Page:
New Zealand’s government will in 10 days notify Chinese authorities of measures it may take to address safety issues in order to restore trade.
William Bi and Liza Lin
New Zealand, whose exports are under threat after China halted imports of some tainted dairy products, pledged to take steps to ensure product safety and regain the confidence of its biggest trading partner.
New Zealand’s government will in 10 days notify Chinese authorities of measures it may take to address safety issues in order to restore trade, Foreign Affairs Minister Murray McCully said at a media briefing in Beijing today. The Pacific country will also require its exporters to meet China standards for its dairy products, he said.
McCully’s visit comes as New Zealand deals with the fallout from two contamination scares linked to dairy products in China, its top trading partner. Fonterra Cooperative Group Ltd., the world’s biggest dairy exporter and New Zealand’s largest company, said earlier this month botulism-causing bacteria were found in whey protein that made its way into the Chinese market. China also temporarily banned some New Zealand milk protein this week after finding elevated nitrate levels in certain products.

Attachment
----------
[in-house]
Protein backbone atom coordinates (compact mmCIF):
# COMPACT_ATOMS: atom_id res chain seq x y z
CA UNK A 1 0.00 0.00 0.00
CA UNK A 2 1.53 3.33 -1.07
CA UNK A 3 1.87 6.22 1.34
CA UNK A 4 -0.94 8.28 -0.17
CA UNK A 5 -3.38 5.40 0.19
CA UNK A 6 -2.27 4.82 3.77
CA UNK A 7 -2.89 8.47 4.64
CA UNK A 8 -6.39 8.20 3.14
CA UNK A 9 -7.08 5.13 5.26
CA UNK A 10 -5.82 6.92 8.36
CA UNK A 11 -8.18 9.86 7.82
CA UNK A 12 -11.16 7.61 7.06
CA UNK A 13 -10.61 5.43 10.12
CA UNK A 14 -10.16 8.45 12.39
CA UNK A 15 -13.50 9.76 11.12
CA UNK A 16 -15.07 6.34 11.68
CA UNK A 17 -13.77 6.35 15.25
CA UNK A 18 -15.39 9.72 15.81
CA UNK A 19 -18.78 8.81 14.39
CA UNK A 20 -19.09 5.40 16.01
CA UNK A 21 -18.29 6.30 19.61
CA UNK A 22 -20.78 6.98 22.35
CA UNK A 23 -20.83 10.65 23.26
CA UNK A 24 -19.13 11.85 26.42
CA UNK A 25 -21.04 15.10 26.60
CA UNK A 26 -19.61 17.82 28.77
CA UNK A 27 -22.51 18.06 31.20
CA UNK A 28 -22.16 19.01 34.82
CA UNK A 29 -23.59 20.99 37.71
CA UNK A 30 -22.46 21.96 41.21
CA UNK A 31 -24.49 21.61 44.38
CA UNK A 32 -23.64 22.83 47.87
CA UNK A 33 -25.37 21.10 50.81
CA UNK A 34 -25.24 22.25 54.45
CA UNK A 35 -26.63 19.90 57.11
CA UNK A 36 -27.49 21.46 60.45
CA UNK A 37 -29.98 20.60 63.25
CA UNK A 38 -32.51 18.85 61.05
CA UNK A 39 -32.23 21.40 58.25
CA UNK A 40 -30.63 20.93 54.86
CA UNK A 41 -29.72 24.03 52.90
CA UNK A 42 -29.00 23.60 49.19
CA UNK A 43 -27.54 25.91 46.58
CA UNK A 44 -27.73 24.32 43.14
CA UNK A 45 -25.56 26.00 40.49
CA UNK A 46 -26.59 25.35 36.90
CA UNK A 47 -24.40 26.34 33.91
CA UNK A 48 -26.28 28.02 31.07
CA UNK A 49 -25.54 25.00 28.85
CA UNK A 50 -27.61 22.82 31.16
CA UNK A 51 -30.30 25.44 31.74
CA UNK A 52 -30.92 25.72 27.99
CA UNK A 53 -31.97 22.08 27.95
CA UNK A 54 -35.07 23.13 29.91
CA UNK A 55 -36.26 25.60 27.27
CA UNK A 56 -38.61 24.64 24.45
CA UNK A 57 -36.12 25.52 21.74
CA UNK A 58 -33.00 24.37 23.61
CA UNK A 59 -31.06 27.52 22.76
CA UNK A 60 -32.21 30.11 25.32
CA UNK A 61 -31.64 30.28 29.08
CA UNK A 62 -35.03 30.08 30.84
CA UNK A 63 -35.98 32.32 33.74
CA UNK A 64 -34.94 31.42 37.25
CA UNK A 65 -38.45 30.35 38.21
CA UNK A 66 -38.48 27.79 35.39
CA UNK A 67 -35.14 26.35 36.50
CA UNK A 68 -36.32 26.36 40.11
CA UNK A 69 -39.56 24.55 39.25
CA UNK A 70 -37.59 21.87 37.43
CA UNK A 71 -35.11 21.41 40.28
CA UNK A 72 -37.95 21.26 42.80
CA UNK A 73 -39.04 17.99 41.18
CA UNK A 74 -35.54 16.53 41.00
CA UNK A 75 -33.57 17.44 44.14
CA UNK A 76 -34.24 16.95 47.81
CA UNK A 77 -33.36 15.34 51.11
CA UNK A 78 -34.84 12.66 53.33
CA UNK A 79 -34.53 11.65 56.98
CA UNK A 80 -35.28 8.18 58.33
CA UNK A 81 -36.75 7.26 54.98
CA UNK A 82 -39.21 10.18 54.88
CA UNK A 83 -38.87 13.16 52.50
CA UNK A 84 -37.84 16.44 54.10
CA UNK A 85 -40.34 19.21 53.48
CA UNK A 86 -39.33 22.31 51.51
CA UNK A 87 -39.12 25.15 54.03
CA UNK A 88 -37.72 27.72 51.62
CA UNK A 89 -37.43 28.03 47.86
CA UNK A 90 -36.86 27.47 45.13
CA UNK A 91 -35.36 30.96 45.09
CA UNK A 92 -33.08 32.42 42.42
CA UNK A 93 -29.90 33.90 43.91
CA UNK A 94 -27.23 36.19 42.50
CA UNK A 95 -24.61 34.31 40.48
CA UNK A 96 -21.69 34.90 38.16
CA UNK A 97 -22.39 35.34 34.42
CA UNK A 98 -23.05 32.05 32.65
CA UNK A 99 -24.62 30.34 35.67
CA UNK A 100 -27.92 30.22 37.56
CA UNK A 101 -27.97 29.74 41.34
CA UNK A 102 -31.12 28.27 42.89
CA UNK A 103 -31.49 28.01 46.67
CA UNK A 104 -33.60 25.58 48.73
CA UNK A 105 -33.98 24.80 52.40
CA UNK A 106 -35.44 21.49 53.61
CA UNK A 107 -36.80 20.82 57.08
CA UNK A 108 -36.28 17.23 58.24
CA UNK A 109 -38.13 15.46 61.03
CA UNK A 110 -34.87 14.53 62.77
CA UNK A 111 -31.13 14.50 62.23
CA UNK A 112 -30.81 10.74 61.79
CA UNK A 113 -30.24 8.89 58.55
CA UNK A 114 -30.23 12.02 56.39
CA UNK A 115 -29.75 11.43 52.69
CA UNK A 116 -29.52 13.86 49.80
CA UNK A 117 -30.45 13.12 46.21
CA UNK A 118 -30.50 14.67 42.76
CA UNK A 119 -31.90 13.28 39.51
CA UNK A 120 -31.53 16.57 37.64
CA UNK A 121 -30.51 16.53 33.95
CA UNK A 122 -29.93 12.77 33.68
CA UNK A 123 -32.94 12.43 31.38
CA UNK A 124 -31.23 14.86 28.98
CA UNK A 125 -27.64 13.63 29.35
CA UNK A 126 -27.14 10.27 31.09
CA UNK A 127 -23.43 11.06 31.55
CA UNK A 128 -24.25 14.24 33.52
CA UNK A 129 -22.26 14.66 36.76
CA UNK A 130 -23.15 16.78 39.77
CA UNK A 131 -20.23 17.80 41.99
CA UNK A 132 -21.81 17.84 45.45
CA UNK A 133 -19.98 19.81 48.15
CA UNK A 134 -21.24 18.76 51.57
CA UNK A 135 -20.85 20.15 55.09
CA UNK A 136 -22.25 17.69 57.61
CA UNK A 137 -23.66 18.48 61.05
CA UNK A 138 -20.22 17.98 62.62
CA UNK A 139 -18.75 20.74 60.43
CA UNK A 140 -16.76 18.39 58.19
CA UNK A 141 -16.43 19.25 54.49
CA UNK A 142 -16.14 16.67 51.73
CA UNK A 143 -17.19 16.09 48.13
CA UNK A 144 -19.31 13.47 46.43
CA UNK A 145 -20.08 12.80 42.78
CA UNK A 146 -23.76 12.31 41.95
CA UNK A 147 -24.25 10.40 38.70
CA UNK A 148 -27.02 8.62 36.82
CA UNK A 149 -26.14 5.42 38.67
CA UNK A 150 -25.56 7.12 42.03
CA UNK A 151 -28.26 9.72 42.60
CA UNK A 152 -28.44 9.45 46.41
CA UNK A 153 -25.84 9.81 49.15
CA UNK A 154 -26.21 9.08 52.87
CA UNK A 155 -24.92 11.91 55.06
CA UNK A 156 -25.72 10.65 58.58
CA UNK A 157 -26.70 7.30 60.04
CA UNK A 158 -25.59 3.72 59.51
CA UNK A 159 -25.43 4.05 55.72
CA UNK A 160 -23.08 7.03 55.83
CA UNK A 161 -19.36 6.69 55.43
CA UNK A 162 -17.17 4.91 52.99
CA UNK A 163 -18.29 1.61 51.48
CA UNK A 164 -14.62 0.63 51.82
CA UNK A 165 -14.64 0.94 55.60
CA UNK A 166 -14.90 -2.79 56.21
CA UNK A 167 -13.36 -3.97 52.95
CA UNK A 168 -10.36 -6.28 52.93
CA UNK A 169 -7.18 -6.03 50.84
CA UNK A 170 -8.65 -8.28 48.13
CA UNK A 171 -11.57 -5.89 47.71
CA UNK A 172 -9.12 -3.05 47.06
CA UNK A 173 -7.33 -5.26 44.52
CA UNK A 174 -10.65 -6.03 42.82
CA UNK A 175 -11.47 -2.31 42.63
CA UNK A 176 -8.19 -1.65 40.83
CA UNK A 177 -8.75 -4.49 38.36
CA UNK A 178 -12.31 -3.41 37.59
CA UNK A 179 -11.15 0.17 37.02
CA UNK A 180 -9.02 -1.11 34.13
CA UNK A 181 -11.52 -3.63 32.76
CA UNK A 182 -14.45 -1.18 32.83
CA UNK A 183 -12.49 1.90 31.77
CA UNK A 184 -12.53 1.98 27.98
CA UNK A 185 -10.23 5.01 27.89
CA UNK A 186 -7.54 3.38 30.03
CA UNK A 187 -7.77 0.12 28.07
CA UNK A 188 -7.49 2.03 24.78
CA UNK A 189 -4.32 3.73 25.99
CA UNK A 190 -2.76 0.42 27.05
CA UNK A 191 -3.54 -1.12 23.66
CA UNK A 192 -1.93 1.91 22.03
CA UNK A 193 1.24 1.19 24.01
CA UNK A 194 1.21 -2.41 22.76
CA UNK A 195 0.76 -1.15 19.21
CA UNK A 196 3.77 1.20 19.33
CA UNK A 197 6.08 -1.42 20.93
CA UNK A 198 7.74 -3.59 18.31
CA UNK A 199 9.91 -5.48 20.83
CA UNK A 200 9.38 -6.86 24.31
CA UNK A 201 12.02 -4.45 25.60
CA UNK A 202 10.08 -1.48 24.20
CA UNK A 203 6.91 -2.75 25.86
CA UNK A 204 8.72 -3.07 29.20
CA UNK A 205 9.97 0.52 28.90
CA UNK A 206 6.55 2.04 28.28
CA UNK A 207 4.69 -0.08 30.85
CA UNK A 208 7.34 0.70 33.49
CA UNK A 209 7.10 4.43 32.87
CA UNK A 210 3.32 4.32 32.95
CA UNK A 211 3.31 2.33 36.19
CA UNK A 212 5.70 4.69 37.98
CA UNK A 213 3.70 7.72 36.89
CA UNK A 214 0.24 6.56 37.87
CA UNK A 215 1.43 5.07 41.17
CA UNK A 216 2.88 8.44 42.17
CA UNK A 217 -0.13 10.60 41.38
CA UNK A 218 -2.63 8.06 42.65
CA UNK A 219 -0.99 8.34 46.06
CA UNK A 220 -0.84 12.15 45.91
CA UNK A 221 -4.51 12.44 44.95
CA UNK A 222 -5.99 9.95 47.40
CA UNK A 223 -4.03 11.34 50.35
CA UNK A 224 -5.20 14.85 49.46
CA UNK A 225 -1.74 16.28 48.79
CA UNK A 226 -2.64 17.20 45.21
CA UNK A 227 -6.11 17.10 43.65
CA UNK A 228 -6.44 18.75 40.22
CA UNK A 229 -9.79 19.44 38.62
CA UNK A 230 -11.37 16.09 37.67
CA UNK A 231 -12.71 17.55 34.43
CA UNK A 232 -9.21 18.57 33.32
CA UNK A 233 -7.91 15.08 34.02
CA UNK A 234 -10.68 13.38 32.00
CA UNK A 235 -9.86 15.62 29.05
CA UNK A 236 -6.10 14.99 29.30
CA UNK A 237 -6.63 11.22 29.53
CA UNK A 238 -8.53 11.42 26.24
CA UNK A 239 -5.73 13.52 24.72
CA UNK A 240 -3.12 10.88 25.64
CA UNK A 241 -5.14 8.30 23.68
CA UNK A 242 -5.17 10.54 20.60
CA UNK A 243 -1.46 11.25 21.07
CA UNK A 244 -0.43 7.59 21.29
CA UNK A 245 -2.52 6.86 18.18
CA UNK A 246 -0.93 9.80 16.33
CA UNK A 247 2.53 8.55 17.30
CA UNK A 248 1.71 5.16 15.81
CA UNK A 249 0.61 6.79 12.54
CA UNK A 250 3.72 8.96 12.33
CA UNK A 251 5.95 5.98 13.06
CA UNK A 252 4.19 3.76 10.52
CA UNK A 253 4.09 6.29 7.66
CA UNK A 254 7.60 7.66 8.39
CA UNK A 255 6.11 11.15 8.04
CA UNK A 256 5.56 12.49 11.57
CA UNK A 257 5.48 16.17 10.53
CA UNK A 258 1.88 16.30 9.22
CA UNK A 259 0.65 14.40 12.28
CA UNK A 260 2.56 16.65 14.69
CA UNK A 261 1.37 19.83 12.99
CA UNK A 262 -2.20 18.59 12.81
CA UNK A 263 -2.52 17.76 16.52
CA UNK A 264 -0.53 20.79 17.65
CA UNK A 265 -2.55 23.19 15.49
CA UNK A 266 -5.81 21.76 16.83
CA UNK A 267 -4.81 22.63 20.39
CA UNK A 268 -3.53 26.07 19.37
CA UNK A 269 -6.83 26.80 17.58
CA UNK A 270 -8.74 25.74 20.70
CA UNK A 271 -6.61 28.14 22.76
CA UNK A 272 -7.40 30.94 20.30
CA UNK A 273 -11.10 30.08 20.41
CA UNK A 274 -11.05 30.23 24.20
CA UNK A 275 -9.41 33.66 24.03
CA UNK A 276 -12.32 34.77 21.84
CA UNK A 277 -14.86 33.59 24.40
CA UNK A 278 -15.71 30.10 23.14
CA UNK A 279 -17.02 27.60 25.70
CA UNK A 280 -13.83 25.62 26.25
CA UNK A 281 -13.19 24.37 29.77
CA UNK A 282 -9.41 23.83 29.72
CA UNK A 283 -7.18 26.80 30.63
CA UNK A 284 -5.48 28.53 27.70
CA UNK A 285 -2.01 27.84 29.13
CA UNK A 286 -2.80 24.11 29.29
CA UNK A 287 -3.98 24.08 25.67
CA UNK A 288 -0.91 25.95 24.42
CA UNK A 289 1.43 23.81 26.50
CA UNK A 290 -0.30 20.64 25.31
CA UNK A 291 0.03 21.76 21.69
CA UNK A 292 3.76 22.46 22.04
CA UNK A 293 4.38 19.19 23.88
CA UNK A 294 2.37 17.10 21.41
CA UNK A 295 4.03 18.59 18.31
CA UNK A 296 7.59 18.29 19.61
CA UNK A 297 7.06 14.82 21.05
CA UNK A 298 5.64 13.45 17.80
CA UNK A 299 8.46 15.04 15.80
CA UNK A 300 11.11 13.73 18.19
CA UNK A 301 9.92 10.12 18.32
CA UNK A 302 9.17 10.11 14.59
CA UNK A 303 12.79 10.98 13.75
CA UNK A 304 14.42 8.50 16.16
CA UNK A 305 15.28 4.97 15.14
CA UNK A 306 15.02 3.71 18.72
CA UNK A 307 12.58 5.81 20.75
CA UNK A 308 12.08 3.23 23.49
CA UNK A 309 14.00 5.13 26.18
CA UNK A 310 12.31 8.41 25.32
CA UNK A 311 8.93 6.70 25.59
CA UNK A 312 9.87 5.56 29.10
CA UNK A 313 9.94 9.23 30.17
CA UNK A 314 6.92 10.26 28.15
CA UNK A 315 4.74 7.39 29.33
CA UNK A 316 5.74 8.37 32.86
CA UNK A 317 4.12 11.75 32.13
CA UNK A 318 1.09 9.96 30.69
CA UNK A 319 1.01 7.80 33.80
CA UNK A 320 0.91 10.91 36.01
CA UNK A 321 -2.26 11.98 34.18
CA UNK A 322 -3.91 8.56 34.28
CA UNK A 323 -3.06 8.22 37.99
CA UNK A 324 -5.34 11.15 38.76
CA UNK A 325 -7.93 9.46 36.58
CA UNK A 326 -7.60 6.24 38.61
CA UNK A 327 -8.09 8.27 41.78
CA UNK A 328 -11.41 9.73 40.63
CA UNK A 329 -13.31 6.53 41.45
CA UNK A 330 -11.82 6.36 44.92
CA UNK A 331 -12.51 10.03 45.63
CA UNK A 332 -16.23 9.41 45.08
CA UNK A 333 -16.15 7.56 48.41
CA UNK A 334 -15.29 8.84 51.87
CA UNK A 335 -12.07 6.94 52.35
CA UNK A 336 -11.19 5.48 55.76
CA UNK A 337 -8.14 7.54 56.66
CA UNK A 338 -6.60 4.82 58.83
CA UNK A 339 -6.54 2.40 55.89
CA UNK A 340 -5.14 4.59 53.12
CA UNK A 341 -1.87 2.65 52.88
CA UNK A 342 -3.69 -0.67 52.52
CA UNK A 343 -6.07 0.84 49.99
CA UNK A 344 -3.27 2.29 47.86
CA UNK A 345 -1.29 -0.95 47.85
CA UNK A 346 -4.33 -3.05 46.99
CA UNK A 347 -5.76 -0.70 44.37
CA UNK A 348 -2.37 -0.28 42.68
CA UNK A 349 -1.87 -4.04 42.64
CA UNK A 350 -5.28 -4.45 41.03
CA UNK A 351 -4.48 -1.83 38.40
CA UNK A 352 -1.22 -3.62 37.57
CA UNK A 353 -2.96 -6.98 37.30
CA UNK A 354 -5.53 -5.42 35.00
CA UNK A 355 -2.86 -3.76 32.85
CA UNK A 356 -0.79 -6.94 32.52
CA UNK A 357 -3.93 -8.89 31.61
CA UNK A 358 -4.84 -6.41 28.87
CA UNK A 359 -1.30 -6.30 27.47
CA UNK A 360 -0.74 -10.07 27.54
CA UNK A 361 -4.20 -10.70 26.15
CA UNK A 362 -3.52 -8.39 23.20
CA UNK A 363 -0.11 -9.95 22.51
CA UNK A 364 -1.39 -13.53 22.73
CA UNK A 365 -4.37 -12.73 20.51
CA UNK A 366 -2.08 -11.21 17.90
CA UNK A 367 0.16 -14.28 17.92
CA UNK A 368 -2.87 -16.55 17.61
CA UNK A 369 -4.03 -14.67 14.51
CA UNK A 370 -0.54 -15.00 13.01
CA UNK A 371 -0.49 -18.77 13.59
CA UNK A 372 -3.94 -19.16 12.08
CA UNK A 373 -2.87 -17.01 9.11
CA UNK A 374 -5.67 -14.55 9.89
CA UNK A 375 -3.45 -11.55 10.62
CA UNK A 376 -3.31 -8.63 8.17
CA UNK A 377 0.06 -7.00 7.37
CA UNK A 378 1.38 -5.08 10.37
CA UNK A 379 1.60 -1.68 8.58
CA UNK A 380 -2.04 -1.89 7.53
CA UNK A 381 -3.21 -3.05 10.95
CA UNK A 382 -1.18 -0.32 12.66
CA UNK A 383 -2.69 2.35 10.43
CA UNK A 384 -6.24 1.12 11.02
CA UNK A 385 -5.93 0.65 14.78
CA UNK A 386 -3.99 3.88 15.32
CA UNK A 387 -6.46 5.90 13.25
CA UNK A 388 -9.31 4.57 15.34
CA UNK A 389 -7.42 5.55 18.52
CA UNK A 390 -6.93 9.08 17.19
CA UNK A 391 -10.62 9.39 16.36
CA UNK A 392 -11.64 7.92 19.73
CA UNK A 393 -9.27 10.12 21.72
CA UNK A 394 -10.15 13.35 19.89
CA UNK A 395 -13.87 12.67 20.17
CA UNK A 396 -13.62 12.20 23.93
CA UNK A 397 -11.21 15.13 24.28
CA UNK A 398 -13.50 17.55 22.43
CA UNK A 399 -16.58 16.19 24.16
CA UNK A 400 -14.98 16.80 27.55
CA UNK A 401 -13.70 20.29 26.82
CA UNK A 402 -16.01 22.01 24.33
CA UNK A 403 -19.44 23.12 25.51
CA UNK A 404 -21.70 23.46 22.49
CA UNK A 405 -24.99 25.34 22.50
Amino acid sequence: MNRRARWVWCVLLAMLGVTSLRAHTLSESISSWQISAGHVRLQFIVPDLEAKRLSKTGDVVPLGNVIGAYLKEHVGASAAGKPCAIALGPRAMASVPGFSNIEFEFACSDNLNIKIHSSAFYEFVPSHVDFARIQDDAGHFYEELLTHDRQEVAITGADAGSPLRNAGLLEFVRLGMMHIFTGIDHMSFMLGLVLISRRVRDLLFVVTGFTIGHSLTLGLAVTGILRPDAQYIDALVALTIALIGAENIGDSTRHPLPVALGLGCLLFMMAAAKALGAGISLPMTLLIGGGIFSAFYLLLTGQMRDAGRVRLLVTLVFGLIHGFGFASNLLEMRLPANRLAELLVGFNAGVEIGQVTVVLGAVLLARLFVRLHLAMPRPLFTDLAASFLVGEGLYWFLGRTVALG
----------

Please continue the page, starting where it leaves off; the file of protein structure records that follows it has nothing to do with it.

The New Zealand government will notify Chinese authorities on "what has happened here, what issues need to be addressed and to provide certainty to consumers that quality food from New Zealand can be relied upon," said McCully, who is on a two-day visit to Beijing as part of a tour of Mongolia, China and Hong Kong.
New Zealand is conducting inquiries into the Fonterra incident, the results of which will be released to the Chinese government in 10 days, the official said. The case didn’t have a significant impact on relations between the two countries, he said.
Dairy is New Zealand’s largest foreign exchange earner, accounting for 28 percent of overseas sales in an economy where exports make up about a third of output. China, which overtook Australia as the nation’s largest trade partner this year, bought NZ$7.7 billion ($6.1 billion) of New Zealand’s goods in the year through June, NZ$3 billion of which was dairy.
"We have a total and absolute commitment to meeting the standards which would be required for that trade to continue to grow," McCully said.
McCully, who was meeting his Chinese counterpart Wang Yi and State Councilor Yang Jiechi in Beijing, will be followed in a "few weeks or months" by trade minister Tim Groser and Prime Minister John Key, Key’s spokeswoman Kelly Boxall said on Aug. 11.
New Zealand’s troubles began Aug. 3, when Fonterra said a dirty pipe at a processing plant may have tainted whey protein used in dairy formula with bacteria that can cause botulism, a rare illness that may lead to paralysis. China then stopped imports of whey protein and a dairy base powder from Fonterra.